China Ban

Consider China, on the other hand, it had concerns about the virtual currency trading which prompted the September ban rolled out against every cryptocurrency transaction in the People’s Republic. This ban was as a result of “disrupted economic and financial order”, a supposed description of the cryptocurrency effect. It is China, the control freak so, it is quite understandable.

In any economy, the effect of cryptocurrency will always be enormous, however, individual government and financial regulators do have a lot to do in overseeing the virtual currency market. Africa, on the other hand, is lagging in the areas of infrastructures and technology which partly explains the reluctance of its regulators in their acceptance of the virtual currency.

Africa is regarded as an “emerging market”; that is true. And as an emerging market, there will be lots of tension and doubt as to the impact the virtual currency might cause hence the difficulties in its adoption into the African economies. Africa has a long way to go in capacity building, for it to be able to absorb not just the cryptocurrency wave, but future innovations and technology.

The Numbers

Cryptocurrency offers huge opportunities to its massive users. Apart from the intrinsic benefits attached to possessing virtual currency as highlighted above, it also is being used to provide financial solutions which the traditional financial systems are well known for. Despite the hostility towards the use of cryptocurrency in Africa, there has been an increased interest from within the borders of the continent.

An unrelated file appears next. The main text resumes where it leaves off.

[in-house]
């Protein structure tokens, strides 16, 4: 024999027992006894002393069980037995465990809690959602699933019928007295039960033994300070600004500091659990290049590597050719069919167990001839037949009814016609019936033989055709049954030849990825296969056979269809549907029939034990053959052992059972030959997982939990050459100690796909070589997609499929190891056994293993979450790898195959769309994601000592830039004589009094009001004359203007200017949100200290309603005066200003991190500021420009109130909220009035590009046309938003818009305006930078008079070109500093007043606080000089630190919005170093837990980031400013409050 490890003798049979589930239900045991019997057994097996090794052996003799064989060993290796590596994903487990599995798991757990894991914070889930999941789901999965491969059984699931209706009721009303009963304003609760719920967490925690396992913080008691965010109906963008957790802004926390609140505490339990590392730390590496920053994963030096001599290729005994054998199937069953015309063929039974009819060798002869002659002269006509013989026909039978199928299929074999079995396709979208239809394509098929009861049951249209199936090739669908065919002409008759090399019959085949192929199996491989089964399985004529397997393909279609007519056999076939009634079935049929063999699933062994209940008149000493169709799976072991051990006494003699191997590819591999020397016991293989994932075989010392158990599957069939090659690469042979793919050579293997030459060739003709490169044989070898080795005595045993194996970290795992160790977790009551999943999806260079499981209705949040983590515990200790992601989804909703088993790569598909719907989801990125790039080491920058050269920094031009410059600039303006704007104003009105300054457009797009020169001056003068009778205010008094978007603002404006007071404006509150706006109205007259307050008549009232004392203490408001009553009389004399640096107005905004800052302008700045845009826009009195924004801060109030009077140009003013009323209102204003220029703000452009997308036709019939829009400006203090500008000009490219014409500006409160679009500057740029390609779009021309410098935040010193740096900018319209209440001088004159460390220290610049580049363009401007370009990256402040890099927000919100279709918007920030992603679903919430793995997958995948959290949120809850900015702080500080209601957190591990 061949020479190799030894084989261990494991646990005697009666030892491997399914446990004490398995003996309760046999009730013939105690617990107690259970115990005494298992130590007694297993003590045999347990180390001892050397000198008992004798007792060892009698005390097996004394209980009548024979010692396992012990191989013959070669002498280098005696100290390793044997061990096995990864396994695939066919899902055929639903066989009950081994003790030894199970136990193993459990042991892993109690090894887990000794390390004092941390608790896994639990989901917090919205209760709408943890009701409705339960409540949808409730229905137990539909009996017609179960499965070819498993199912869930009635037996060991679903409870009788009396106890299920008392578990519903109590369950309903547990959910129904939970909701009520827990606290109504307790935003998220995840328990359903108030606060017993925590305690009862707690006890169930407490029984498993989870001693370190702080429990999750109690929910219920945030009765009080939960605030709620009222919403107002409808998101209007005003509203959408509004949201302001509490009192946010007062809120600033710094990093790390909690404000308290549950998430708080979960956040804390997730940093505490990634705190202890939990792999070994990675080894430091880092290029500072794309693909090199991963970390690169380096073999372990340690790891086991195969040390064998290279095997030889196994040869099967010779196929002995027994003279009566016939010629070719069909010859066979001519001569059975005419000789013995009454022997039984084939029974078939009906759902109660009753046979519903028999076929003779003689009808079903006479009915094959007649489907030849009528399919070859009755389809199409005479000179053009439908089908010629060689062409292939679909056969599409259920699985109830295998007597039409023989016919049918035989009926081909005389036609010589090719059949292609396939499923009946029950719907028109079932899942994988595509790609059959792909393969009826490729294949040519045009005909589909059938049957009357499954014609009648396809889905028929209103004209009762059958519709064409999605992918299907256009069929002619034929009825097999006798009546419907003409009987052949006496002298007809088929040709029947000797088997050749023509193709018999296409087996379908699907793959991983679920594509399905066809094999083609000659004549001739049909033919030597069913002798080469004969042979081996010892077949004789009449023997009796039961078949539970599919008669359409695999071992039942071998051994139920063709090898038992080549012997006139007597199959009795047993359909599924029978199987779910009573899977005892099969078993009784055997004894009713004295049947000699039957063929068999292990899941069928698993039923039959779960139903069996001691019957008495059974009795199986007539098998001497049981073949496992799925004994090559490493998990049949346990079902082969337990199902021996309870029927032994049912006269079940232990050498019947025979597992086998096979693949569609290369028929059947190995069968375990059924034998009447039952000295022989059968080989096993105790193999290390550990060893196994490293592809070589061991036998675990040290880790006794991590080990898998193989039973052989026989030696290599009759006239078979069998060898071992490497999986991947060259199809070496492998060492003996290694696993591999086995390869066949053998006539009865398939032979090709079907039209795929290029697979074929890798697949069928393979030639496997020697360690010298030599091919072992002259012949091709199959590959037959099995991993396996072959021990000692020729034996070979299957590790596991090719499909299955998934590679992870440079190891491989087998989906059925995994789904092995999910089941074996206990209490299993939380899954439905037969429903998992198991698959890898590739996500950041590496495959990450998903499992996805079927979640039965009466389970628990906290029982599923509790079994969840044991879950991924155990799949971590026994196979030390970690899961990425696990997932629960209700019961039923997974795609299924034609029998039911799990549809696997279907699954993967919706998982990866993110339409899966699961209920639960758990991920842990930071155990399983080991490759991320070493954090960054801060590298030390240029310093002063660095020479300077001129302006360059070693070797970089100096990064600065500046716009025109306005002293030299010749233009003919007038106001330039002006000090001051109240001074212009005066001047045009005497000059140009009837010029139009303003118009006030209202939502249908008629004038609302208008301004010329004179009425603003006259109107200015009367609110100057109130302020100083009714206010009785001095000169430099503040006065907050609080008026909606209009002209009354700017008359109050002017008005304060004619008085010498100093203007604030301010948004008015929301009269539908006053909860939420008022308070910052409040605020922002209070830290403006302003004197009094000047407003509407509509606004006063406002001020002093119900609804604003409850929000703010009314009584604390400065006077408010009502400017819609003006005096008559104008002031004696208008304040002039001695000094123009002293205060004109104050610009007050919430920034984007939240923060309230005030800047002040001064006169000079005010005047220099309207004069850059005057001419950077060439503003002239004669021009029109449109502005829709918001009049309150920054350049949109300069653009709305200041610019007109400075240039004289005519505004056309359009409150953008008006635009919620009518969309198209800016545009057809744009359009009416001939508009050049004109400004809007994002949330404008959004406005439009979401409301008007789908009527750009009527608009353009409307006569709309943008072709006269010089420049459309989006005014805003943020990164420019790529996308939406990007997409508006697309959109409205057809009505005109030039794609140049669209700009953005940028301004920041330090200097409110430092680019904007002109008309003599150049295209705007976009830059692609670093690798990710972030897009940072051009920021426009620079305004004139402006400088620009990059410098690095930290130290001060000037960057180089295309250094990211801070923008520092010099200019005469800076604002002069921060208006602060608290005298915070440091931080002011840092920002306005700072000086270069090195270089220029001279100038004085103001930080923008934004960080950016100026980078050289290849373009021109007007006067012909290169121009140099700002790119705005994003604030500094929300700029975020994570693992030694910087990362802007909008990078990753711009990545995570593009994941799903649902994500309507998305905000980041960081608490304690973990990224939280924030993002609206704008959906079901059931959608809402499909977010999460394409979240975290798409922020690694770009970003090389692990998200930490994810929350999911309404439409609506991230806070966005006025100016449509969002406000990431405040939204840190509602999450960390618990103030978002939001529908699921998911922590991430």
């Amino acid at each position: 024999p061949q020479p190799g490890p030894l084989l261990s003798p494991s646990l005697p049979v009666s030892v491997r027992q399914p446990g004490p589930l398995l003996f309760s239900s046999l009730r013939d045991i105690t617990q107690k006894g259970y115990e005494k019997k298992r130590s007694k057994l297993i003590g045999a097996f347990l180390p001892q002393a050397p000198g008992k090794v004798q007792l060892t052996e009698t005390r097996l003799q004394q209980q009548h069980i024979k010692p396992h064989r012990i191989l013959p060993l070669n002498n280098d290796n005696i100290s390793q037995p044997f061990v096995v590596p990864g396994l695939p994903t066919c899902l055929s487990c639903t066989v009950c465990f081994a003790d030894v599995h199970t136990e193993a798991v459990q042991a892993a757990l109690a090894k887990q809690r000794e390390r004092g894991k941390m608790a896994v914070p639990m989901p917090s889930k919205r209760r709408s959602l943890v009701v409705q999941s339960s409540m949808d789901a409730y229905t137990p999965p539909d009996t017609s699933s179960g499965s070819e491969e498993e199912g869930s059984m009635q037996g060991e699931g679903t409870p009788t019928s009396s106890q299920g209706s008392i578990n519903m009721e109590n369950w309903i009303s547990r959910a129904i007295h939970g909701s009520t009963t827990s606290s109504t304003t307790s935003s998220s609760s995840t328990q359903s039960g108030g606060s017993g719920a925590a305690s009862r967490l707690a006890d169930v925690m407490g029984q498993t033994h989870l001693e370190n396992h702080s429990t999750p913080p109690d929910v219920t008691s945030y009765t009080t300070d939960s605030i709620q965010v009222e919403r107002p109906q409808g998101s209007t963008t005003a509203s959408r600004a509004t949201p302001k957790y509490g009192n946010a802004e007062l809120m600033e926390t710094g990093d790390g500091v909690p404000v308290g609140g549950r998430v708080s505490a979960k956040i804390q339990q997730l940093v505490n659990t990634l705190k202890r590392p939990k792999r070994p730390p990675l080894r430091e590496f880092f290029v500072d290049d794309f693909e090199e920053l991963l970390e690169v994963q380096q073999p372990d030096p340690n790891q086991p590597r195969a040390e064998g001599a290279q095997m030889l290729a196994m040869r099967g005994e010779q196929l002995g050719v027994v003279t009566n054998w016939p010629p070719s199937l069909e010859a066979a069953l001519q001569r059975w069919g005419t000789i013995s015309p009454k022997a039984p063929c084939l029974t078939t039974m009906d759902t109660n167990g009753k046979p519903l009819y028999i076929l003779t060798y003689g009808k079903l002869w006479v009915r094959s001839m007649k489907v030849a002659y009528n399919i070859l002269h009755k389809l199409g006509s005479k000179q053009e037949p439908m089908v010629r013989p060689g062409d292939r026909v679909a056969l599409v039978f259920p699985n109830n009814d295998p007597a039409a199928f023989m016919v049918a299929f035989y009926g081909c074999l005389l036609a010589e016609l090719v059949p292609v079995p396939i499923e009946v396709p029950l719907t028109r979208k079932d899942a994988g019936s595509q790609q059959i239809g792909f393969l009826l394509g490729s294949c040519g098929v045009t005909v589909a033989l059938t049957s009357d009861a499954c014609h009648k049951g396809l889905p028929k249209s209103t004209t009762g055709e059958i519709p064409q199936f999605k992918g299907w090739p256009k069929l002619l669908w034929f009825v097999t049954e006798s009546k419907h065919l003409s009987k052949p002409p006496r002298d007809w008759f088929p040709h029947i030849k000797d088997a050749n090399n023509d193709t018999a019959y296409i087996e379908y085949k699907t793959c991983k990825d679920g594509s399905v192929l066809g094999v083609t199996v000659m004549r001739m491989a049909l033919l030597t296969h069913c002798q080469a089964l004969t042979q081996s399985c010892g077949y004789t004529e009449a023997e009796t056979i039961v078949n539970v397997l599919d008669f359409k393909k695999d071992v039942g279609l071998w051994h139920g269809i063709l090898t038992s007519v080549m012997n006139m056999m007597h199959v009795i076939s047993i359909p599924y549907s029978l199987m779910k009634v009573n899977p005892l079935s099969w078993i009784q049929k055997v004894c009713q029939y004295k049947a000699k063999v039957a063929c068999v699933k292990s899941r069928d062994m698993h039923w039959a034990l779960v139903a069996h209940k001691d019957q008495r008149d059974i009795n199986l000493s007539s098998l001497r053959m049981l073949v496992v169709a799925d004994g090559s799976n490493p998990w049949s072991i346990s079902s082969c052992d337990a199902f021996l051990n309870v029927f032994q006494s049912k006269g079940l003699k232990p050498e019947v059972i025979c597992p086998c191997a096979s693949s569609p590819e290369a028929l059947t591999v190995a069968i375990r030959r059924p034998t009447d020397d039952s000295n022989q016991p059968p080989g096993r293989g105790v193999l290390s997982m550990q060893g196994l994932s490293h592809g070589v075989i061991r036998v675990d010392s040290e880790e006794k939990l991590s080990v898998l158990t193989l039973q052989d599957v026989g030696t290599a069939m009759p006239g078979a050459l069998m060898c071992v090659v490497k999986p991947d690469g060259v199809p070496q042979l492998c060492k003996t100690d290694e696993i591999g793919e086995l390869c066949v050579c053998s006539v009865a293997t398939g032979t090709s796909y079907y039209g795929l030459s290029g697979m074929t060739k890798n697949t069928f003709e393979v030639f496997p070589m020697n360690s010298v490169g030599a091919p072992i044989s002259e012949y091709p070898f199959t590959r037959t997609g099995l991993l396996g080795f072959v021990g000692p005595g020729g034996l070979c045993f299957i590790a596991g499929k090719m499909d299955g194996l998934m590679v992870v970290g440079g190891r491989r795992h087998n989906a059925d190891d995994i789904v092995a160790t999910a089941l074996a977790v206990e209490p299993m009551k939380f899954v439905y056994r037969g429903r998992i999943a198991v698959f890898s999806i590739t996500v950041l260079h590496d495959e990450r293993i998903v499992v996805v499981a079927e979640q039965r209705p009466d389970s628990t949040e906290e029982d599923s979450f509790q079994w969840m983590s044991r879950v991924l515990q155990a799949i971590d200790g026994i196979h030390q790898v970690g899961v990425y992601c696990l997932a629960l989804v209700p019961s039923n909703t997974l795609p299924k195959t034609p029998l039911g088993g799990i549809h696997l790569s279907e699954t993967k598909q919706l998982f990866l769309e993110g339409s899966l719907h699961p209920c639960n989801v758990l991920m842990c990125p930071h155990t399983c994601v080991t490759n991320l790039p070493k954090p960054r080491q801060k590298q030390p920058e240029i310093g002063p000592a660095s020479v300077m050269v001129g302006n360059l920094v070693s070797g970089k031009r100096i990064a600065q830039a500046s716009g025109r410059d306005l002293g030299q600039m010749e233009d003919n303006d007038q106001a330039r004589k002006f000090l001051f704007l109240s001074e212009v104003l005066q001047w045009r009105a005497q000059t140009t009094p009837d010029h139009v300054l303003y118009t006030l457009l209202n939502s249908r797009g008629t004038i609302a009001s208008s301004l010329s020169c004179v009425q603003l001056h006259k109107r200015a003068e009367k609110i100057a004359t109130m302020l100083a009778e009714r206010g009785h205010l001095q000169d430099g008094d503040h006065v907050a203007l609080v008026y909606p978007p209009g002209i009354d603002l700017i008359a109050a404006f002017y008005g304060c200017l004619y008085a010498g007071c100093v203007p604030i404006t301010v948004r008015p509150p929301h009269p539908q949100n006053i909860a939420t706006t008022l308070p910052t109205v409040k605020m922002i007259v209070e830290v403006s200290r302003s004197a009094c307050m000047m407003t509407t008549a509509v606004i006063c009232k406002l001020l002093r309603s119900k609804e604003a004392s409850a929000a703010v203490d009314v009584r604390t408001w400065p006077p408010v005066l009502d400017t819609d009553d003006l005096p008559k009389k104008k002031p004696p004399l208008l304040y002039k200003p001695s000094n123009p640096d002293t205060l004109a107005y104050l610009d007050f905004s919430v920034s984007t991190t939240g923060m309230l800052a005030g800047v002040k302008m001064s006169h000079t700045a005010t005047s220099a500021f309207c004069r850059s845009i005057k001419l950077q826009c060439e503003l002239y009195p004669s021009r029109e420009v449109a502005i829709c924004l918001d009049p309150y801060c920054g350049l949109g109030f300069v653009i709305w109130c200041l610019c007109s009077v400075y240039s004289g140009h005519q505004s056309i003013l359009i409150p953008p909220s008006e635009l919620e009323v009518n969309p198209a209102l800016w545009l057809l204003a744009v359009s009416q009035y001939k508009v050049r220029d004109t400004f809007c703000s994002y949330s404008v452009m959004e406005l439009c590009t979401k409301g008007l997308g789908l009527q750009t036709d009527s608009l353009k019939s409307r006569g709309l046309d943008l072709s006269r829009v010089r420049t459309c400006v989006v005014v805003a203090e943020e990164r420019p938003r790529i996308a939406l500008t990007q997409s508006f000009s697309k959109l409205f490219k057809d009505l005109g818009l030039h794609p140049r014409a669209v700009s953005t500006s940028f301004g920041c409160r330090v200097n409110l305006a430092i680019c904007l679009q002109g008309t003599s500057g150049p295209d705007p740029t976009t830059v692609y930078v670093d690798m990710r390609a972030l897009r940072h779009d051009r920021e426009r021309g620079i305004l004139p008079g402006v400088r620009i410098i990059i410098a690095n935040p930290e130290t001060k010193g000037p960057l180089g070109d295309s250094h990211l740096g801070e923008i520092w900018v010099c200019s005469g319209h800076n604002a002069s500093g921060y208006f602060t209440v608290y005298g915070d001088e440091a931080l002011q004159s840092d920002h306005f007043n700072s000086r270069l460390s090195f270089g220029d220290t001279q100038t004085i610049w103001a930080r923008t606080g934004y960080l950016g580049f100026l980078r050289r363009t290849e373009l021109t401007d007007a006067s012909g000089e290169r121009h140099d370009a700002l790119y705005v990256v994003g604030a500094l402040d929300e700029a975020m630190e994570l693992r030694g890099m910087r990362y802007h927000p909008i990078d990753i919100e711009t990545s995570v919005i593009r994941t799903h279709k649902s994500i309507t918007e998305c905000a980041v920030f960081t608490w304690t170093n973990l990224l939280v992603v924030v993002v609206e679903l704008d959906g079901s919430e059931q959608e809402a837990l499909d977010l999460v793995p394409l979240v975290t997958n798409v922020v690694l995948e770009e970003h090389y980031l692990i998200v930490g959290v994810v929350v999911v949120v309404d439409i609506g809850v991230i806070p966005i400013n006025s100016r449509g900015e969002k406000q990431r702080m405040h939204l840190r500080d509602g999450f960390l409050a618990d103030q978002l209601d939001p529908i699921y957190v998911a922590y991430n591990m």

An estimated $3.2 million worth of trade per week is being recorded on Nigeria’s Peer-to-Peer marketplace. South Africa records an estimate of $2.5 million. Morocco records $211,860 and Kenya recorded $649,900. These figures are bound to increase as time goes, on even with the ban laid by the individual government.

Africa has a long way to go in capacity building, for it to be able to absorb not just the cryptocurrency wave, but future innovations and technology.

Godlymartins Olayemi

The Truth behind the Resistance

This heightened interest in cryptocurrency was initially based on the continual value increase of the virtual currency, and as time went by, the authenticity, acceptability, and its untraceable attribute increased the worth of the virtual currency. It now is becoming an integral part of some economies and financial markets even though some still find the idea of cryptocurrency outrageous.

It is true that traditional financial systems are isolated from the loop. Also, the usage of these currencies tend to permit and increases various acts deemed as criminal offenses in various countries around the world. The latter is true even in the traditional banking system so there really are not enough excuses to justify the regulators’ claim.


This was first published (19/12/2017) on The MarketMogul now called MogulNews as a contributor post. It has also being edited without tampering with the content.